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  1. says

    Well said, Dr. Lynch. May I take the liberty of going further and arguing that Tabbarok’s open border argument is immoral. Like your HOA example, an open border is akin to one’s home being invaded by strangers who demand food, resources and services. We are not experiencing immigration as our great-grandparents knew it. When immigrants made a conscious choice to leave their native countries and become Americans. Not all immigrants desire assimilation or the honest desire to pursue a better life. Some are bent on doing harm and a practical threat accompanies absorbing millions of non-citizens without controls or safeguards. Nations are built and sustained on ideals, cultural norms, and acceptance of common values. It would be immoral to ignore the practical, social, financial and security implications of unfettered access. C.S. Lewis wrote in the Abolition of Man: “That a heard heart is no infallible protection against the soft head but the soft heart does not guarantee right thinking either.”

  2. gabe says

    Let’s just give this a new heading: ” LIBERTARIANS OUGHT TO BELIEVE IN BORDERS”: (lest they find themselves amongst those for whom liberty is not such a cherished ideal)

  3. Devin Watkins says

    I agree that opens boarders is not mandated by libertarian philosophy. But if you do agree that the economic calculus suggests an advantage by open boarders, other then the ability to get welfare or to vote (which can and should be limited for new immigrants), there seems little reason to not accept most people as immigrants (but for criminals/terrorists/those with communicable diseases). That doesn’t mean we are morally required to accept them, but if there is no reason not to (and benefits for doing so), what rational person would prevent them from entering?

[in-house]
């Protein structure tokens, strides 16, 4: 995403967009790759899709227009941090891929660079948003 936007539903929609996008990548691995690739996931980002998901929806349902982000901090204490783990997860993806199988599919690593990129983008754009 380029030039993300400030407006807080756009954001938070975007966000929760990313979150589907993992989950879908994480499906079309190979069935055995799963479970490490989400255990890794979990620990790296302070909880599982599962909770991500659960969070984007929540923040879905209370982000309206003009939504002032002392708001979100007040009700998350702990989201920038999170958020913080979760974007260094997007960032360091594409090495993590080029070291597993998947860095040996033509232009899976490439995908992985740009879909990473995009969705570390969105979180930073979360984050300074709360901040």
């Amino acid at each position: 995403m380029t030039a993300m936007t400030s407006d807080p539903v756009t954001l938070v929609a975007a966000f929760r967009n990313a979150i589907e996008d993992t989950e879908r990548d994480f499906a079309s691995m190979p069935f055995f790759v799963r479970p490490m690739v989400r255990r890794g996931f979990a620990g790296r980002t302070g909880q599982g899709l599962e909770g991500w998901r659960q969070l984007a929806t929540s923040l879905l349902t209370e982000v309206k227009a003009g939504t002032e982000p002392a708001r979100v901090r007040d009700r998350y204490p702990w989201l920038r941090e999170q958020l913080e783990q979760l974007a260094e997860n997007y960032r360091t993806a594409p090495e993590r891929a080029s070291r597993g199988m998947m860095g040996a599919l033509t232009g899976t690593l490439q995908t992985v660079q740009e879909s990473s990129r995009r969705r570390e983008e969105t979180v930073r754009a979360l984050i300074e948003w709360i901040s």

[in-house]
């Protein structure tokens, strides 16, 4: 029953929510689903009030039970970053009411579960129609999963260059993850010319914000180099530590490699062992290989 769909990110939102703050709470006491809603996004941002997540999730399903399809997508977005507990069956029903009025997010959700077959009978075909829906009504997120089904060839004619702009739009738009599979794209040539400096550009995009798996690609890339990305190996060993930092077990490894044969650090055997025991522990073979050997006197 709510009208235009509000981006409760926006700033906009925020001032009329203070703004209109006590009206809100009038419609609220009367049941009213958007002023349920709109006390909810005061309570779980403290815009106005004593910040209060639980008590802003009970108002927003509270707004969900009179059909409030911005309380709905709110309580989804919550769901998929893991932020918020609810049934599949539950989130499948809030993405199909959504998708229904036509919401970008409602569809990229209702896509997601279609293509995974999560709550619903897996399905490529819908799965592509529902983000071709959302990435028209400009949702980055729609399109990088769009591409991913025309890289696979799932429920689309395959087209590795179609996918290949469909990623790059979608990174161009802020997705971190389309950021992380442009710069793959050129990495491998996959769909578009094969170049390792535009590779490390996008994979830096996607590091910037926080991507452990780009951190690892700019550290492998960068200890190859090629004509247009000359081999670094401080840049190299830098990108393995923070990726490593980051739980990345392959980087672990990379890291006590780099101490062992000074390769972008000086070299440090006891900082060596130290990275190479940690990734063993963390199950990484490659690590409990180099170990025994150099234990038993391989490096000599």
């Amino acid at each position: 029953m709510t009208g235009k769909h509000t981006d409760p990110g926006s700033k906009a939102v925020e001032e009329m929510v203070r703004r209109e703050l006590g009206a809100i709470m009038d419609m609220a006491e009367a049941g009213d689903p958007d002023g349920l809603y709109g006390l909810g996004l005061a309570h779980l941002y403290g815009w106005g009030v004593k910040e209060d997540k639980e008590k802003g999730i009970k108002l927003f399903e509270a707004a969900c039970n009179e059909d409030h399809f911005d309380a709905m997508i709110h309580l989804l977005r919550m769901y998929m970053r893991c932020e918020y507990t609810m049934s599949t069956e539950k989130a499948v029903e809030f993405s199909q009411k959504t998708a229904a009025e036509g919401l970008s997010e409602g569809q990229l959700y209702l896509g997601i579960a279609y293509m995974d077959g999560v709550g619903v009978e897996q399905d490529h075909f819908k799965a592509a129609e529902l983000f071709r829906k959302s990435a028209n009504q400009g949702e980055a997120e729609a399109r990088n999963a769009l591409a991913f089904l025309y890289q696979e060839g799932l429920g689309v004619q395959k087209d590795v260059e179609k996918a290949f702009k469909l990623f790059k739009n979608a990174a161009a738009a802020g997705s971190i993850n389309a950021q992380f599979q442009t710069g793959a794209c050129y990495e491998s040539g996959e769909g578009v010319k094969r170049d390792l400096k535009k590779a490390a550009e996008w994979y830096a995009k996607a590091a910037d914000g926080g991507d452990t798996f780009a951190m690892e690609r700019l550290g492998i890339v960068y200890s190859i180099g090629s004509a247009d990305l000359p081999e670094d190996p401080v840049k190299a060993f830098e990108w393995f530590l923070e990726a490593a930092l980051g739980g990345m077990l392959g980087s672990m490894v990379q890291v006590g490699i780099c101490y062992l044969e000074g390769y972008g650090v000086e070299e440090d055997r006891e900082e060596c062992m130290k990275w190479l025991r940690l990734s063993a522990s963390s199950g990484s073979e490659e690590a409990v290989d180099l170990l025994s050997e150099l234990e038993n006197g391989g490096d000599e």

• gabe says

      Devin:

      You seem to be asking. “Why not?” – I would rather ask “Why?”

      Yes, some have asserted that there is an economic benefit to increased immigration. I suspect that the jury is still out and clearly the supposed benefit is neither immediate nor inevitable but rather rests upon certain conditions being met. What type of immigrant? How many, etc., etc.

      More importantly, what I sense is missing from the considerations of many proponents of (nearly) unlimited immigration is the effect upon social cohesion. In a sense, these proponents may have been influenced by the current belief in the benefits multiculturalism. Why not bring in all sorts of cultural variations (in a time when we ourselves are involved in what some have called a culture war) to further dilute (no, not some blood myth here) the cultural ethos. In these pages we often lament the failure of America to live up to its creedal foundations; is it reasonable to expect that we will not make a hash of it, if we continue to bring in many millions who have not the history or cultural conditioning that is (may be?, OK) essential to the proper functioning of our republic. Heck, even native Americans have a hard time of it – and we wish to bring in more who either may not subscribe to this ethos or simply do not understand it.
      If the experience of Germany amidst the current onslaught of “refugees” is any indication, we will be in for a rather *interesting* time. Yes, the plural of anecdote is not data – however, anecdotes abound – and here in the US as well.
      Also, this notion of increased world wide business simply because an immigrant, say a B-5 (?) arrives on our shores is overstated. This is a worldwide economy. So much of what the immigrant may provide in goods and services can, in many instances, be just as readily provided offshore. – and will not have the disadvantage of making current residents employment opportunities even less robust than they presently are.

  4. Mark Pulliam says

    Open borders are either a utopian fantasy of the libertarian right or a scheme to destroy the west from the left. Never a good idea.